To proceed to the next sections in our discussion on C programming language, we should learn the concept of void pointers i.e. pointers of no specific type, and type casting, i.e. manually changing the data type of a variable. Type conversion can happen automatically (implicitly) or manually (explicitly). The later is termed as type-casting. Let us see that with an example.
In this example, we have two integers and we find their quotient. Since the first number is odd, the result will be a fraction, so we have to store it in a float type variable. In the first part, in line 5 the right hand side of the equation is an expression having an arithmetic operation on two int type variables. So their result will be of int type. This is how computer arithmetic works. So the result is the integer part of the actual result. In this case it is 8 instead of 8.5. But since the left hand side of the equation is a float, this result is converted into a float type before storing it into the variable quotient. So in the output we get the result in a floating number format as 8.000000. This is automatic or implicit conversion.
Now lets look at the second part of the program. In line 8, in the right hand side of the equation, we first explicitly convert number1 into a float type variable, then divide it by number2. So the result will be of float type. So the computer can correctly evaluate the answer to be 8.5 in this case. This is reflected in the output.
Similarly we can explicitly change the type of pointers. The type of pointers is significant because it denotes the type of the variable it points, i.e. the size in bytes of the variable. Increment operation on pointers depend on this byte size. For example when we increment a char pointer, it points to the immediate next byte in memory. But when we increment an int pointer, it points to the 4th byte from its previous address in memory. We can illustrate this with an example which was also a question in one of previous GATE exams.
This is a fairly complex program. You’ll need to understand pointers and memory in a fundamental manner, but I’ll try to explain the best I can. Things get stored in the memory (RAM) is a way analogous to how water is filled in a bottle. That is, it is filled bottom up. Let us say that first 1000 addresses of the memory is already full. If an int type variable (4 bytes) is inserted next, it will successively occupy 1001, 1002, 1003 and then 1004th byte in RAM. In the int variable, the rightmost byte or the least significant byte (LSB) will be stored in location 1001 while the leftmost byte (MSB) will be stored at location 1004.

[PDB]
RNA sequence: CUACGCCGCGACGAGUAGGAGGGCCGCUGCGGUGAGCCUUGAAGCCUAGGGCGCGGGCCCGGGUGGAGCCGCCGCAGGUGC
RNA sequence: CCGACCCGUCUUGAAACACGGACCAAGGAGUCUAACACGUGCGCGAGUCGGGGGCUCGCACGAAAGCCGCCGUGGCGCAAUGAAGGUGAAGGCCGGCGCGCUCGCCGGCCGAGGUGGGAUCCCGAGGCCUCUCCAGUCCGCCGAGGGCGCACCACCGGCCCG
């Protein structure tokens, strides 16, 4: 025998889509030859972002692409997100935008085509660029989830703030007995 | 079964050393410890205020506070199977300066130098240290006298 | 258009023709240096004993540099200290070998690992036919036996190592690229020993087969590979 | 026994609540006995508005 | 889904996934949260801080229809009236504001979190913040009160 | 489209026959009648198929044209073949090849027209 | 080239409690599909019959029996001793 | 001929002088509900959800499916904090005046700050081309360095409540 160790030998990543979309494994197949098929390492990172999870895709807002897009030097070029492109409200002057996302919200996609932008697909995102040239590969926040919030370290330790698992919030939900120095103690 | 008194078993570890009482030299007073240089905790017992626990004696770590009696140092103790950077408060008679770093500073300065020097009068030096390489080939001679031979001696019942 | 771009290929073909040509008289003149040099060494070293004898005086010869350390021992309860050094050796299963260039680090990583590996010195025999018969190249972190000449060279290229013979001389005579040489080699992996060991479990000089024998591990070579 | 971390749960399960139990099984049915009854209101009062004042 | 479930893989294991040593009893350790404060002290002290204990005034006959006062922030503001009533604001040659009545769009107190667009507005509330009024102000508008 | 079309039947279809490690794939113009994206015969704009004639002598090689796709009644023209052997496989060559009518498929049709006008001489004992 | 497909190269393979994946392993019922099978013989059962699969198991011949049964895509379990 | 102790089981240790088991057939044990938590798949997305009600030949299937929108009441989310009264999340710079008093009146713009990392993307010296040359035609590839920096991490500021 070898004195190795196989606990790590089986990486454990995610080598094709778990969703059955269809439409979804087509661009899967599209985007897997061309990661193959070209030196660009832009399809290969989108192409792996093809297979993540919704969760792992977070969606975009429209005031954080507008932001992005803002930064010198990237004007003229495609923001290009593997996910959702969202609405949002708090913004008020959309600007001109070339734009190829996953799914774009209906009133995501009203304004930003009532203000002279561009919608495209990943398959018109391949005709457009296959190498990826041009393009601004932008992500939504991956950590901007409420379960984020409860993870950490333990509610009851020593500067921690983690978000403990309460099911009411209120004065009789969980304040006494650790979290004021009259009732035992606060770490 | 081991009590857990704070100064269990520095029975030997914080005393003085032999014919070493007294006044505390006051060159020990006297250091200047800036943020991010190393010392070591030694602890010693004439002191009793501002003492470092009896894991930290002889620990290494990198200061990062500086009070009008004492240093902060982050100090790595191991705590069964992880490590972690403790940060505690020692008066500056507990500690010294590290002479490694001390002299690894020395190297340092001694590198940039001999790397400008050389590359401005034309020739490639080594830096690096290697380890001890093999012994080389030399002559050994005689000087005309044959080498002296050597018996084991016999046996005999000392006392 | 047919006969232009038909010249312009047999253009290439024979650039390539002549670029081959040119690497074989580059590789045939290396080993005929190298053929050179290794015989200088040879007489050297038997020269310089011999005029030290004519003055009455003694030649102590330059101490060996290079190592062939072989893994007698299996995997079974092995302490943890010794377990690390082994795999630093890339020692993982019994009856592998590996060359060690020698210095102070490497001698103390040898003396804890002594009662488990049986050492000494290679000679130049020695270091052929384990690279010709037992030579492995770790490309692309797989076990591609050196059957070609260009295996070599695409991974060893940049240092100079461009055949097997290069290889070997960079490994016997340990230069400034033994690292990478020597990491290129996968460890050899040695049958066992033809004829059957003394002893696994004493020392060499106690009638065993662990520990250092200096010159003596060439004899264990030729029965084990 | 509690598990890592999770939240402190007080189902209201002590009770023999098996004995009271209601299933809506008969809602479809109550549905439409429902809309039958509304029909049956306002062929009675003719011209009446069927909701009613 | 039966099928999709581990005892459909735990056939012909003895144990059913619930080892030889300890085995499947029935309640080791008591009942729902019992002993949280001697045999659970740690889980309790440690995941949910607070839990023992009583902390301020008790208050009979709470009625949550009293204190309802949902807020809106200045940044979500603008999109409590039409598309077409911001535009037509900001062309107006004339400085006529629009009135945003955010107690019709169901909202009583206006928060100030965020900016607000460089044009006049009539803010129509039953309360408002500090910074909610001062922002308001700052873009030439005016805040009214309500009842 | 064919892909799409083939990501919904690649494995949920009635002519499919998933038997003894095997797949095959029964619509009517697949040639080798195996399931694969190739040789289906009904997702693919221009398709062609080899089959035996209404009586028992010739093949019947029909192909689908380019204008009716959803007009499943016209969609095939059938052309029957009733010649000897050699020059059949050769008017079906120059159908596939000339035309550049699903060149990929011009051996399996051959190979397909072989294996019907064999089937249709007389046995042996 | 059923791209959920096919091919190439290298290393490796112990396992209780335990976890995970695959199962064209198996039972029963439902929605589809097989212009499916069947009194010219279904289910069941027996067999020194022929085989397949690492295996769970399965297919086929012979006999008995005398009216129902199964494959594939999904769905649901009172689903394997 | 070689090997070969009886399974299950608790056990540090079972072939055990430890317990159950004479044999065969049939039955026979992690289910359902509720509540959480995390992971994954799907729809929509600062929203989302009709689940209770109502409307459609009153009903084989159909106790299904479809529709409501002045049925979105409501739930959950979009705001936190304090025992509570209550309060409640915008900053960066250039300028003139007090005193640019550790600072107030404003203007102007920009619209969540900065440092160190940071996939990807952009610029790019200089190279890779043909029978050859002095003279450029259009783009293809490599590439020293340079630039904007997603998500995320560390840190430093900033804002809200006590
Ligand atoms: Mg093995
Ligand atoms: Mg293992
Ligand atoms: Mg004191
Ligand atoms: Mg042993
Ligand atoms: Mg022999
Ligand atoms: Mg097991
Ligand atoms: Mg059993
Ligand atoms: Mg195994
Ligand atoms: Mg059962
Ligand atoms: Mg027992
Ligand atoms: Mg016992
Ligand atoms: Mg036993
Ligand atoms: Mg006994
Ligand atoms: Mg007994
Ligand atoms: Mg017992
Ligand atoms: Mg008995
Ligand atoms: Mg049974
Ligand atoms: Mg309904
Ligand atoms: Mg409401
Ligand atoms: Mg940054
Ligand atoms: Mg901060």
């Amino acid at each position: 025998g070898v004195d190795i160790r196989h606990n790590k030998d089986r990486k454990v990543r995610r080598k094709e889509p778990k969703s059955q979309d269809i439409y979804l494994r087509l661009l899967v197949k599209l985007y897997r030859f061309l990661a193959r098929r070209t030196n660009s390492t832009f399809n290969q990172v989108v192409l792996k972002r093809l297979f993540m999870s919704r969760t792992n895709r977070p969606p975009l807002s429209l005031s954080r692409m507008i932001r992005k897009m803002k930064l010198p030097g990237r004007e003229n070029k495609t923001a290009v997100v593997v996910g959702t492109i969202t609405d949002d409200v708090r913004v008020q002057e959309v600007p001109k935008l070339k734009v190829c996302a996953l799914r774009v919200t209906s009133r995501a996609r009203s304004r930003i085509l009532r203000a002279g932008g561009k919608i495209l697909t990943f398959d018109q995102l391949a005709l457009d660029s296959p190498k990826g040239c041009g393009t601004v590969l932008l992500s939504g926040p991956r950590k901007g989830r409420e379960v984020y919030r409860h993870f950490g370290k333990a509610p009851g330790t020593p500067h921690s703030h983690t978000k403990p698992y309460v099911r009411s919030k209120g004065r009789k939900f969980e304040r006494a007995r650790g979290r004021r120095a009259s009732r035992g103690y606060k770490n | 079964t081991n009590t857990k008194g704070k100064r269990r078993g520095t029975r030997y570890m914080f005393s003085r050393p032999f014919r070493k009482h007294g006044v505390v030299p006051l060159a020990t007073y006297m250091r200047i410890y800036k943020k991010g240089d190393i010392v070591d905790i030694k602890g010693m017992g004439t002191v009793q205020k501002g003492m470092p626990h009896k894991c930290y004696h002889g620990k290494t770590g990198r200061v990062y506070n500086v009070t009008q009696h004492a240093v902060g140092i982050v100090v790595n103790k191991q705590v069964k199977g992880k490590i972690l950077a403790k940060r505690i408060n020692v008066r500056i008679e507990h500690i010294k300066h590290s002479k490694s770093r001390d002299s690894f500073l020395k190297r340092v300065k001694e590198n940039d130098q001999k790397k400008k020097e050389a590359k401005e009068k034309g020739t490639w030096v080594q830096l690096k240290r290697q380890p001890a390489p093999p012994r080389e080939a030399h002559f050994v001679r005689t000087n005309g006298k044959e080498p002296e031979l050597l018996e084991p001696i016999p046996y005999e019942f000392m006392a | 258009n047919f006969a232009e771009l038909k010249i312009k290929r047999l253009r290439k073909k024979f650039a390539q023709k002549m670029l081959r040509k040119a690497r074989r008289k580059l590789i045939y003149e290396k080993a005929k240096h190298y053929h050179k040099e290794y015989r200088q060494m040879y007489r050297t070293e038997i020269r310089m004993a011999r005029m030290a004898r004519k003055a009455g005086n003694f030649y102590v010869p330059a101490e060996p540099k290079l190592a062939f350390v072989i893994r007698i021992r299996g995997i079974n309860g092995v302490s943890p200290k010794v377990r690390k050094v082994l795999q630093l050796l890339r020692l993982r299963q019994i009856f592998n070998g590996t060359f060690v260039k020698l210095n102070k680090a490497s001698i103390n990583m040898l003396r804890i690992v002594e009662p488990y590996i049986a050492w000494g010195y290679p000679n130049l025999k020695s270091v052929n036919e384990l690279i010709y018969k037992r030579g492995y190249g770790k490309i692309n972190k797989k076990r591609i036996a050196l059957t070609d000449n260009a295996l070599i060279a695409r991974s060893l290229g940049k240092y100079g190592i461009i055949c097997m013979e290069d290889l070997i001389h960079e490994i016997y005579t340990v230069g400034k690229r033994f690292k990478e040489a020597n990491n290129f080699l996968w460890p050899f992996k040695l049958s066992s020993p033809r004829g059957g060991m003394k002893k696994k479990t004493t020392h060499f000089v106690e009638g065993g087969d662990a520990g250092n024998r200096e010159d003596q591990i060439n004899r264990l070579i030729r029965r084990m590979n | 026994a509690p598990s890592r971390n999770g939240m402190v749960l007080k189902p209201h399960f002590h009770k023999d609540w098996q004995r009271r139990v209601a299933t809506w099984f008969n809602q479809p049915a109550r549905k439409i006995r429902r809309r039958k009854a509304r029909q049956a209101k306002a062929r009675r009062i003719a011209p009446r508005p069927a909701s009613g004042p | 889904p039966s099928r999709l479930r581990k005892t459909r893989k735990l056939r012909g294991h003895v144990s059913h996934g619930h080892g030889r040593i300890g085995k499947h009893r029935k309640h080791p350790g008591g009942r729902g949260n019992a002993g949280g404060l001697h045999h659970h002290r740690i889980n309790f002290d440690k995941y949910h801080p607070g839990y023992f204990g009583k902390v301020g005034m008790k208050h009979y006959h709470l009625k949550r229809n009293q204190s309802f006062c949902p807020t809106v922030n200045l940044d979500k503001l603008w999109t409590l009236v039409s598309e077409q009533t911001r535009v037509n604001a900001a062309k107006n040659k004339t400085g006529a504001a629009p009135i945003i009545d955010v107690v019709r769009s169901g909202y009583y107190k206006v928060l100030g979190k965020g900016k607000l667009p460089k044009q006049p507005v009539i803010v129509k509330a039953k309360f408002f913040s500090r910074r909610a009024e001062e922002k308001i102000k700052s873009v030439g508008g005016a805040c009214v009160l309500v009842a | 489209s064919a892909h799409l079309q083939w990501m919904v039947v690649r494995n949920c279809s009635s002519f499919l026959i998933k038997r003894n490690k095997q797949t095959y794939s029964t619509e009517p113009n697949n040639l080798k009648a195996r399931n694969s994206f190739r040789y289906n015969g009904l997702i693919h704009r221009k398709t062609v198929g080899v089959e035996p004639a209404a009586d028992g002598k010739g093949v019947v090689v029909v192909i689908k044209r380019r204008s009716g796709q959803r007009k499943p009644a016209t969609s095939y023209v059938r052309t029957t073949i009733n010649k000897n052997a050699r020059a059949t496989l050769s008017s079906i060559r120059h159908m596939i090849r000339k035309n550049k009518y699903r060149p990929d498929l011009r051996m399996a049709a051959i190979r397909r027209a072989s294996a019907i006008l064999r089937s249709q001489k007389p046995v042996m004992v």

In this example, 300 is stored in 4 bytes of memory as 00000000 00000000 00000001 00101100, where the byte stored in address 1001 is the LSB i.e. 00101100. The pointer to this variable will point to address 1001 and the type of the pointer will denote that the variable occupies 4 bytes.
So in line 8, we change the type of the pointer (rather create a new pointer and assign the address of the variable) to this variable to be of char type. A char type pointer denotes the the variable it points to will occupy a single byte, so when we increment the pointer, it will go to the immediate next address.
In line 11, we increment this char type pointer with the pre-increment operator. This results in incrementing the address before the right hand side of the equation is executed. Thus first the pointer charp points to 1002, and then stores a value of 2 into it. The previous byte stored in 1002 was 00000001 as we see above, but now it got changed to 00000010. Thus the 4 bytes in memory of the integer variable a becomes 00000000 00000000 00000010 00101100 which corresponds to 556 in decimal. This is what we print in line 12 and check the output.
This example should illustrated how important the type of a pointer actually is. In dynamic memory allocation, while allocating a chunk of memory, a pointer to that chunk of memory is returned. But the Operating System does not know what type of data will be stored there, so it cannot determine the type of this returned pointer. So a generic pointer is returned which can be type-casted to the required data type. This is called a void pointer. We’ll discuss more about void pointers and dynamic memory allocation in the next blog.
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